This way, a single exception, including its stack trace, gives you about as much detail as you can hope to get short of a step-by-step description of how to repeat the error.

share|improve this answer
    
+1, well said. I updated my answer too, before I saw yours, and I am basically saying the same thing. –  Mike Nakis Jan 4 '12 at 12:25
    
You still need to dig out the source code to see exactly what went wrong. Please see my answer for a suggestion on how to include the failed condition in the stacktrace. –  user1249 Jan 4 '12 at 12:51
    
@ThorbjørnRavnAndersen, please see my edit at the end. :) –  Michael Kjörling Jan 4 '12 at 12:53
    
"I know of. In fact, catching Exception is often frowned upon, as it is a cop-out that is very likely to hide real, serious problems." - The practice that is frowned on is catching and ignoring exceptions. –  Stephen C Jan 5 '12 at 4:33
    
@StephenC How are you going to sensibly handle a top-level Exception in an exception handler (note that I did not write "catching exceptions") in the general case? Nearly every catch(Exception) block I've seen in practice could have been either avoided entirely, or rewritten to catch an appropriate subclass of Exception. Also note that the statement was written in the context of responding to throwing Exception and using the exception message to convey information about the nature of the error. –  Michael Kjörling Jan 5 '12 at 9:02

In my opinion the constructor of Exception should not be accepting a string message parameter, nor any other kind of identifier that stands for the message. The message is the name of the type of the exception.

In my projects for convenience I make use of an exception that I call GenericException which accepts a string message, but the intent is to replace it with a specific exception type, created especially for that purpose, before deployment, ideally before source code commit.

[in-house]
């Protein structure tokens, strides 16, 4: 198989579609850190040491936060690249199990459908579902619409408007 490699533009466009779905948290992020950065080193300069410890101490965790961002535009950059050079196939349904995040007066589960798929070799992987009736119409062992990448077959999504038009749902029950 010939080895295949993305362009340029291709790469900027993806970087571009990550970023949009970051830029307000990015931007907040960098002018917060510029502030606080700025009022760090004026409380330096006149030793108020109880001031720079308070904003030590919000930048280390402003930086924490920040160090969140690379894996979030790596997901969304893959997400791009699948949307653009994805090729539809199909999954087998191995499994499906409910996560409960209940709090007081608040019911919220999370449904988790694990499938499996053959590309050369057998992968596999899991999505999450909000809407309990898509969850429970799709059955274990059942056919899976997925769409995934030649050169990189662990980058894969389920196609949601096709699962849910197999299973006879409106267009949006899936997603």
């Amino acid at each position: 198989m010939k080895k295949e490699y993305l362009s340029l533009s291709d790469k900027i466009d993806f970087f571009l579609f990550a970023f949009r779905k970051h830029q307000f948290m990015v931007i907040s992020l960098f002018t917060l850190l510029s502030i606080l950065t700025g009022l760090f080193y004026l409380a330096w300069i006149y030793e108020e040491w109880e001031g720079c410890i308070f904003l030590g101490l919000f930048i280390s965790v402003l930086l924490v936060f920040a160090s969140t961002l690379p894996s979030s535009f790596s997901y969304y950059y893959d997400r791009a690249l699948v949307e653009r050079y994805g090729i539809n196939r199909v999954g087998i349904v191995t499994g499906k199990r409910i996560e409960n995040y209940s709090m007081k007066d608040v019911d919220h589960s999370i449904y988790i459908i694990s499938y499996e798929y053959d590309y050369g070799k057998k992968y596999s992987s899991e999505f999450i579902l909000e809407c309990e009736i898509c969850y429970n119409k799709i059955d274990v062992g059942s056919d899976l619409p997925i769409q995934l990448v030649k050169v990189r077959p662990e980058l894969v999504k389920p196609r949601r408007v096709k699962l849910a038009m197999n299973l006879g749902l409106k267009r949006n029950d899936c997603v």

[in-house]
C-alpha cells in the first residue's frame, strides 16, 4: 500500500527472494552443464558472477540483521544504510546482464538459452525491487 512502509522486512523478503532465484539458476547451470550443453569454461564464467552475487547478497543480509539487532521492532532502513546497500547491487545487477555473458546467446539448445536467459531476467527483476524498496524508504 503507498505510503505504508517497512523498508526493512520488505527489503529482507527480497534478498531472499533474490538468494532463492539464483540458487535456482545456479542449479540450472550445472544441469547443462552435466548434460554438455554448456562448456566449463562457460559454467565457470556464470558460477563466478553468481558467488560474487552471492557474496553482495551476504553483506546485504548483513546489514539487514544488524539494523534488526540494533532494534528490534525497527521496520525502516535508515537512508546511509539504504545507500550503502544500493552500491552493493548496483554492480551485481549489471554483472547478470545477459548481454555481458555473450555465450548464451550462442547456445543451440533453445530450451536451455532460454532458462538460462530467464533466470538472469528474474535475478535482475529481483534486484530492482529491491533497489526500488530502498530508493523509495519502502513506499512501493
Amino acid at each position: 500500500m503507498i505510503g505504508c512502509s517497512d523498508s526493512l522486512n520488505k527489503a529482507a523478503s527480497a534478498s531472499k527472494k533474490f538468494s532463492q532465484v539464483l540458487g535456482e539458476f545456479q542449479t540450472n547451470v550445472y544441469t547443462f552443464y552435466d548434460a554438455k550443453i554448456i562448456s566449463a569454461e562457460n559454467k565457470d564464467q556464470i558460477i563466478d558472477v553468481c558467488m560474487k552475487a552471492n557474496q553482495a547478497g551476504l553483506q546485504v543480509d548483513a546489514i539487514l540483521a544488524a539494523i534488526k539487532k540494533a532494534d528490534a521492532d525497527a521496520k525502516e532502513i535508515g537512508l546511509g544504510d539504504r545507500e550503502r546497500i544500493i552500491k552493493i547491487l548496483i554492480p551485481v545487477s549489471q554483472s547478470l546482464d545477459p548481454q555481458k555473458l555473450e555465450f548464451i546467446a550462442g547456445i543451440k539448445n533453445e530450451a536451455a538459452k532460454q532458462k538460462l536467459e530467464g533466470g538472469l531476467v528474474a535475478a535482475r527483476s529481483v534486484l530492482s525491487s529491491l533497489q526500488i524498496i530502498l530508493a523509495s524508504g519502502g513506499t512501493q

What you can do is have a dictionary in which the key is an exception type and the value is the corresponding message. You can also use formatting in the message, and use reflection to fetch values of members of the exception, and pass them to the String.Format function, so as to make your messages richer.

So, in your case you should define a ConditionNotMetException, derived from System.Exception. If you have no other information to pass in it, then leave it as an empty class. Alternatively, you may want to include some members in it, containing additional information about the condition which was not met, why it was not met, etc.

However, these members should be just raw values, they should not be processed into string messages by the exception. For example, if you had an exception called DateOutOfRangeException you may want to include in it 3 DateTime fields: one for the date that was found to be out of range, and another two defining the range. Then, it is the responsibility of the application to present the user with a meaningful message containing these three dates.

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Let the message be telling. A good thing to tell is what went wrong:

if(!Condition1) throw new Exception("!Condition1");

if(!Condition2) throw new Exception("!Condition2");

The more complex the expression in the if the more information you will need to avoid a debug step. For instance

if ((x>10) || (y<0)) throw new RuntimeException("(x>10) || (y<0), x="+x+",y="+y);

This will allow the maintenance engineer to analyze the error without having to run the program again. Some day you will appreciate this

share|improve this answer
    
I know it is only an example, but I would probably split that "more complex" if statement into two, one checking x and one checking y. Of course in some situations it may not be possible (that all depends on the exact conditions involved), but where it is, I find that the increased clarity (particularly when the exception gets thrown) tends to outweigh the very slight increase in the amount of code. –  Michael Kjörling Jan 4 '12 at 12:41
    
No problem in splitting, as long as the value of x is included in the message if the condition tested x. –  user1249 Jan 4 '12 at 12:45
    
Absolutely, the condition that caused the exception to be thrown should be adequately described by the exception message (see my answer). I just personally don't very much care for conditionals with several completely separate conditions leading into the same if statement-block, particularly when that statement-block needs to be specifically written to cater to all of those conditions when they can easily be split up. –  Michael Kjörling Jan 4 '12 at 12:49